And when I think to our input into the Integrated Care strategy, I must admit when you’re asked you to read this plan and give your views, you think I’ve got 1001 things to do and I don’t know what my views are. And then it’s really helpful when what we had a smaller group of people to come up with some ideas and then you think ‘I do have some thoughts now’ and then you can add to that. So I do think that once it’s a little bit like when you start the snowball going down the hill, if somebody’s started that snowball then that can really pull something together that’s much much bigger.
HAVE YOU FOUND YOU BUILT YOUR NETWORK? HAVE YOU MADE NEW CONNECTIONS FROM BEING PART OF THE HEALTH ALLIANCE?
I think that we’ve been lucky within the partnership that we’ve already got as OMHP some quite strong connections and I think in terms of the Alliance, rather than just the mental health action group, what’s been really healthy is that some of the infrastructure organisations that we work with in Oxfordshire, are going to Alliance and BOB ICS meetings and representing about what we do. I think it’s about those links and how it all can join up together. Better if people are all hearing the same things at the same time and trusting that representation. I think it’s been great that we have like the Alliance Chair and the Deputy Chair, they’re going to the BOB meetings and representing the views because they are listening to us as a collective and feeding back and vice versa, which has been really good to see unfold.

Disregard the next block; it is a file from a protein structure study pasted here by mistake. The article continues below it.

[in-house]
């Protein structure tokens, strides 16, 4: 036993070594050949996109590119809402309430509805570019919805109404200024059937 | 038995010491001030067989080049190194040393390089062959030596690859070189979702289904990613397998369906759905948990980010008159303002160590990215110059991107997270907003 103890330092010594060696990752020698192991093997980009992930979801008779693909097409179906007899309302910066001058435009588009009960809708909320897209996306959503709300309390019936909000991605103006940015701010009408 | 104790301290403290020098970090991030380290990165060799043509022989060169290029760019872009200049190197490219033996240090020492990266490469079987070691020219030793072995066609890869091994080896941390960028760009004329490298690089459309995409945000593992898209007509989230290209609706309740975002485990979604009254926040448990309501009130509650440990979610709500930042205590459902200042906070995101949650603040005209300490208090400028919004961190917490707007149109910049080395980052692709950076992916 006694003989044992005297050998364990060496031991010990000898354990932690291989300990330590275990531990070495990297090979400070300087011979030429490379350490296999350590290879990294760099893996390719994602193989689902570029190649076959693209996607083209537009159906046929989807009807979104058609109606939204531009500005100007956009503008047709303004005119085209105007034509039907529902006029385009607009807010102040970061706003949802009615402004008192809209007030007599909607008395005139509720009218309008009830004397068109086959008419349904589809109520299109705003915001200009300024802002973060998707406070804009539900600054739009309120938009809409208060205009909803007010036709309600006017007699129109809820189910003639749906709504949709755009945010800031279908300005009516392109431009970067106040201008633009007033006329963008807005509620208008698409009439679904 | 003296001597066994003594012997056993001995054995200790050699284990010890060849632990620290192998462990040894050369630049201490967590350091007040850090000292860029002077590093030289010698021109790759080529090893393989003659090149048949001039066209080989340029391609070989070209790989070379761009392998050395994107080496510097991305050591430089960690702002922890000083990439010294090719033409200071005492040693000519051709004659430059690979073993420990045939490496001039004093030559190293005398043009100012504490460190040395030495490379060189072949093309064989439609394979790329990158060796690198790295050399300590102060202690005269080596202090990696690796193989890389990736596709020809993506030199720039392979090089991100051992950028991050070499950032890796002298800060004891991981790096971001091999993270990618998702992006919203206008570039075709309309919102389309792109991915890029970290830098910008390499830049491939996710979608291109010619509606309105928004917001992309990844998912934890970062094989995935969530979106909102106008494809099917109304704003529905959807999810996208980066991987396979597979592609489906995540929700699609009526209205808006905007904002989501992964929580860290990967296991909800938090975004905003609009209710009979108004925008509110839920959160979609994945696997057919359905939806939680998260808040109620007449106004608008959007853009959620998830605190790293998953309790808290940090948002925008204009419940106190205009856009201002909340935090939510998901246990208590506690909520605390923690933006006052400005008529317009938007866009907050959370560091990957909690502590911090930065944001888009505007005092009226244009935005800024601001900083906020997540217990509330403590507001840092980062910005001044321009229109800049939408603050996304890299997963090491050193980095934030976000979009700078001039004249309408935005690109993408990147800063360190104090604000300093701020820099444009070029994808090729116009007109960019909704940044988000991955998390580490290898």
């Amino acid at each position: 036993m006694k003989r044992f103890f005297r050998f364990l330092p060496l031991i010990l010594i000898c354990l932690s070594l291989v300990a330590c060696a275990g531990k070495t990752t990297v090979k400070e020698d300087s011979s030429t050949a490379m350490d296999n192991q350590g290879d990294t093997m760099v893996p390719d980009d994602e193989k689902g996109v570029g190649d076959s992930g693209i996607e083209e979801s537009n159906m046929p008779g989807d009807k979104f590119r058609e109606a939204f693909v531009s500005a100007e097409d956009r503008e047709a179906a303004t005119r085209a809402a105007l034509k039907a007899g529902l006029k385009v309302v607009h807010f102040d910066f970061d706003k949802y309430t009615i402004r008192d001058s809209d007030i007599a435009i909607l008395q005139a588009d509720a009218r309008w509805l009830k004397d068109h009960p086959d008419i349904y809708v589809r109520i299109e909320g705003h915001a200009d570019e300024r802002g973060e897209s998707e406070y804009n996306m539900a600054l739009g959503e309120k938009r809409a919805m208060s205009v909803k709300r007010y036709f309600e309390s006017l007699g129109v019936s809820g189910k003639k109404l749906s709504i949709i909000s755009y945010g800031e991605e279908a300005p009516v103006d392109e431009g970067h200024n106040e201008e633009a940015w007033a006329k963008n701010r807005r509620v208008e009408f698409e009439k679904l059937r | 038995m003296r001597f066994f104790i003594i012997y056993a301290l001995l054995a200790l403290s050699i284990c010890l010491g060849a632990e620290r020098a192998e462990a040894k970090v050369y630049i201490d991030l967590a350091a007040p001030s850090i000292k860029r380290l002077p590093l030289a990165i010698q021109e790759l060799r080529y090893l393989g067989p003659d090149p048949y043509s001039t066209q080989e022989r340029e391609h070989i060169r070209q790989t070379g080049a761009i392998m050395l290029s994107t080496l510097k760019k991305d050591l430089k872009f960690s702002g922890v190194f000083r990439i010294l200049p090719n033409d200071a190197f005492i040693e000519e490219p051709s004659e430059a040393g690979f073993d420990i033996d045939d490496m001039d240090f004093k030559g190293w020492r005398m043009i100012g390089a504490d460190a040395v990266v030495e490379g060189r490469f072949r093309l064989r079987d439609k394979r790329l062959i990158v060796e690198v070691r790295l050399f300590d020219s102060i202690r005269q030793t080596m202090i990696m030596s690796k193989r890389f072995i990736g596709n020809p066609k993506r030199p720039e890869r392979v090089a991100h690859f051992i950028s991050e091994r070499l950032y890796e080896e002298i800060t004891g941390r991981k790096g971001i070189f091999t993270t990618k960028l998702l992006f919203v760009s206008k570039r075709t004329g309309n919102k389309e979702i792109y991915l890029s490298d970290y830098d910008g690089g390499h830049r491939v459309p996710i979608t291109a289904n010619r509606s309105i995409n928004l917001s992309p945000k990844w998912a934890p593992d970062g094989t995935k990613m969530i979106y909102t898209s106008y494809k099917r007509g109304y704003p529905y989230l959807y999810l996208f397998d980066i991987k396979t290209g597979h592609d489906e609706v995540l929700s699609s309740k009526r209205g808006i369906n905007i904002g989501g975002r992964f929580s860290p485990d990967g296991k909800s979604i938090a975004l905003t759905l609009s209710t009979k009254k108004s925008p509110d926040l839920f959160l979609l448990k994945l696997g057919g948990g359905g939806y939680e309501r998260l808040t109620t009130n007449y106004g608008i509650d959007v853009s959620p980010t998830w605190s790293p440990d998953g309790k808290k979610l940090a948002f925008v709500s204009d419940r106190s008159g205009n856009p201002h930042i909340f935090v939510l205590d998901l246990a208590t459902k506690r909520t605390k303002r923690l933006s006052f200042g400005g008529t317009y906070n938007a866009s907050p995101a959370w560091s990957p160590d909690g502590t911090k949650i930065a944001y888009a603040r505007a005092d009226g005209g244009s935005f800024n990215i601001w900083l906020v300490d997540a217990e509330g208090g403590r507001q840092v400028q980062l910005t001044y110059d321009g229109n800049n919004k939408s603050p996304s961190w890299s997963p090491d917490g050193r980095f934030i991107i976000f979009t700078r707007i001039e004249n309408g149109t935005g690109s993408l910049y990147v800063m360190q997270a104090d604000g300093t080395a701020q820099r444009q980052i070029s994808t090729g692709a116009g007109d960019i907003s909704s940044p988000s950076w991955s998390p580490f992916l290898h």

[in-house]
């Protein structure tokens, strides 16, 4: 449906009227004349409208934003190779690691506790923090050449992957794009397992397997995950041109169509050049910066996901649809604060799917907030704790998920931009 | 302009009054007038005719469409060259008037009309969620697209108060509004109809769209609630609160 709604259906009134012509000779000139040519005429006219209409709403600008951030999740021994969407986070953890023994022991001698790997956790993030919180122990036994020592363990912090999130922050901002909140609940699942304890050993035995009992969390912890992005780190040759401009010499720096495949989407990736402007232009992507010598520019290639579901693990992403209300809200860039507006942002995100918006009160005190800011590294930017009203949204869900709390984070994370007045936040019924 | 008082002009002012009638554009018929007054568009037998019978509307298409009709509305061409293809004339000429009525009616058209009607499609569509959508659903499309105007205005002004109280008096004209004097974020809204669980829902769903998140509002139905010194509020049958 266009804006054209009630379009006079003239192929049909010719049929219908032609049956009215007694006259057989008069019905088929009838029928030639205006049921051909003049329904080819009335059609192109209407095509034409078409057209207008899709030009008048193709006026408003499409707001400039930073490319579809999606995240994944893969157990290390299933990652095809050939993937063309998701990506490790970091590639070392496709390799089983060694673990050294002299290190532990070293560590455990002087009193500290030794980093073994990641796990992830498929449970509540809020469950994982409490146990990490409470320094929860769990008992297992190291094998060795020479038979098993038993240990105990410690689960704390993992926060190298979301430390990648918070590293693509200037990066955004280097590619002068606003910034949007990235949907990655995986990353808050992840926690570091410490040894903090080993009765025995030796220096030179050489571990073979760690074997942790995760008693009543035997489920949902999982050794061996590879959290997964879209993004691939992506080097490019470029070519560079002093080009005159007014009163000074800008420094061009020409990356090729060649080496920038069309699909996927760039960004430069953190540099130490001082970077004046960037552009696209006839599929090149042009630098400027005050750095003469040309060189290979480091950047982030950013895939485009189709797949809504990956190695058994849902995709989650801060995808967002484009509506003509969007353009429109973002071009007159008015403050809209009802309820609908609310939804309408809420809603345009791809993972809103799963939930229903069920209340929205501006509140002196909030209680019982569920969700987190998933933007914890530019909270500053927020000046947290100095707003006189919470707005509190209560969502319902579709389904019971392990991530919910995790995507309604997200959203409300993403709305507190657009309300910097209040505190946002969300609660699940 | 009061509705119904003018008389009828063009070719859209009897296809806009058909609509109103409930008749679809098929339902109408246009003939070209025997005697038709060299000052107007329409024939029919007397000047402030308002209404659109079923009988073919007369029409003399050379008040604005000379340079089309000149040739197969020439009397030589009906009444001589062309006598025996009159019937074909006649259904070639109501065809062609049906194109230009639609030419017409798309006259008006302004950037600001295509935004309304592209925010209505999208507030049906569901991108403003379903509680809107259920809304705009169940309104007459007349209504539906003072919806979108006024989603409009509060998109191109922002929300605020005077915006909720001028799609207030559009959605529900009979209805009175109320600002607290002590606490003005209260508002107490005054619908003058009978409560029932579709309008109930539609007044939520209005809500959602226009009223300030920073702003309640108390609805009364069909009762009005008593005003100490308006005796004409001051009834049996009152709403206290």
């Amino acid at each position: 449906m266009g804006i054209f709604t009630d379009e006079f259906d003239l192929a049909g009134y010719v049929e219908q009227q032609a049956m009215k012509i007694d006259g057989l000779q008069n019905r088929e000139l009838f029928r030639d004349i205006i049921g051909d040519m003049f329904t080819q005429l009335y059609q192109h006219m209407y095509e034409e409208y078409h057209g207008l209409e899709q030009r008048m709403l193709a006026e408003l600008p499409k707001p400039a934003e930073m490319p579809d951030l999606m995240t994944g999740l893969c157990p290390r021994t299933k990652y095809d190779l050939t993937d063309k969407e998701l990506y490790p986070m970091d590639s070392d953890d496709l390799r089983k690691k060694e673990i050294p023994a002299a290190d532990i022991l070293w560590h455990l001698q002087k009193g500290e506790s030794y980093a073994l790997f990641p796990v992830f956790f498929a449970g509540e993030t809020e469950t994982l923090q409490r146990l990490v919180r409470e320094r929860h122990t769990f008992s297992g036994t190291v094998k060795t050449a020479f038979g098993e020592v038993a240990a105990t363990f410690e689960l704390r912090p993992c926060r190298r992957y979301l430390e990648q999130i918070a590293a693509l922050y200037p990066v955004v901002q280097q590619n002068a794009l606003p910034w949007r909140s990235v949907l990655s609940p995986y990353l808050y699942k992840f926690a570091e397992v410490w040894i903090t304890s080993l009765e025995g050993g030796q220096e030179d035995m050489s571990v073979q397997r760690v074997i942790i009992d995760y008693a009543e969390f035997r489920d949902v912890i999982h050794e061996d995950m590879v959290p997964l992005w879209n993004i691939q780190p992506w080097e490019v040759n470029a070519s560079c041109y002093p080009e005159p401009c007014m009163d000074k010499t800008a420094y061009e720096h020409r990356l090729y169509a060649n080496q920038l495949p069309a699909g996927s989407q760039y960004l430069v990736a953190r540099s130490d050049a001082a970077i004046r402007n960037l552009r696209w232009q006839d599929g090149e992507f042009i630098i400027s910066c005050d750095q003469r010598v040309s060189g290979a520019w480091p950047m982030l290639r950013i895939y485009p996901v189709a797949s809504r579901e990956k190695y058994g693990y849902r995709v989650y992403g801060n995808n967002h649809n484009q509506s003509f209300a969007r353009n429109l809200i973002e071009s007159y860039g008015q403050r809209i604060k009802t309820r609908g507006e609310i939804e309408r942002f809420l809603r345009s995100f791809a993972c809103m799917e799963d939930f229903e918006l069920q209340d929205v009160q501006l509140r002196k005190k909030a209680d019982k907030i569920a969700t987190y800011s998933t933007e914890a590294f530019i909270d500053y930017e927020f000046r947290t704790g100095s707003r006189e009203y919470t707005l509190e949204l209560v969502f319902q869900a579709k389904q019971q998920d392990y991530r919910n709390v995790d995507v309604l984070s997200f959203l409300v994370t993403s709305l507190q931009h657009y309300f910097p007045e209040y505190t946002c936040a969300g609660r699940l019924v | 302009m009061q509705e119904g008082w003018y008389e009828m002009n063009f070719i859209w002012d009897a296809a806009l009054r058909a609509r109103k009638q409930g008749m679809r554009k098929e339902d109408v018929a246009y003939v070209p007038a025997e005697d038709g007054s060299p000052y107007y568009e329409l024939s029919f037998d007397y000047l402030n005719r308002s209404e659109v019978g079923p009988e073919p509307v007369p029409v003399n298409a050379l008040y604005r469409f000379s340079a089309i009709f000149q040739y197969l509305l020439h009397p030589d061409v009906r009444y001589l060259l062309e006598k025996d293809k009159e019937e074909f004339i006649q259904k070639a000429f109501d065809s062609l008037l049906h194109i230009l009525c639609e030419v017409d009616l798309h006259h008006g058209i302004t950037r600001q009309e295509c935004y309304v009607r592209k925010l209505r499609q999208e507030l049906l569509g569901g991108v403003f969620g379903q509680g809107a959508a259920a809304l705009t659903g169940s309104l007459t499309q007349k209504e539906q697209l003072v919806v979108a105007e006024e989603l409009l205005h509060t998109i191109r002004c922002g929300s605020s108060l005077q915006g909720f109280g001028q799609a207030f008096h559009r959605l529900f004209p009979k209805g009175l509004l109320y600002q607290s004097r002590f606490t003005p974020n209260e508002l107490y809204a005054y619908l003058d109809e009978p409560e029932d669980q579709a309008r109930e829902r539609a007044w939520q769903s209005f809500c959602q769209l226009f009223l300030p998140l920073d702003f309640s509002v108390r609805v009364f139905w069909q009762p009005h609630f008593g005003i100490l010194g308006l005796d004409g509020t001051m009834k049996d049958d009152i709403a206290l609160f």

SO WHAT WOULD YOU SAY IF YOU WERE GOING TO RECOMMEND JOINING THE ALLIANCE TO OTHERS?
I’d say just even if you think you haven’t got enough hours in the day, just give it a go and join the Alliance and then join the relevant action groups. Obviously de facto they have a smaller number of people attend, so it’s easier to join in, but either way, I think it’s time well spent.
Well, thank you, Leslie, for your time. I really appreciate you doing the interview and we have really valued all of your contributions in the alliance and especially in the sub-group. And we wish you well and we look forward to carrying forth with the person who’s taking over after yourself.
That’s right. Yes. So I leave Restore at the end of June and after really enjoying my six years here at Restore and Libby Peppiatt, who currently has just left a job at national mind, will be joining as the new chief executive at Restore.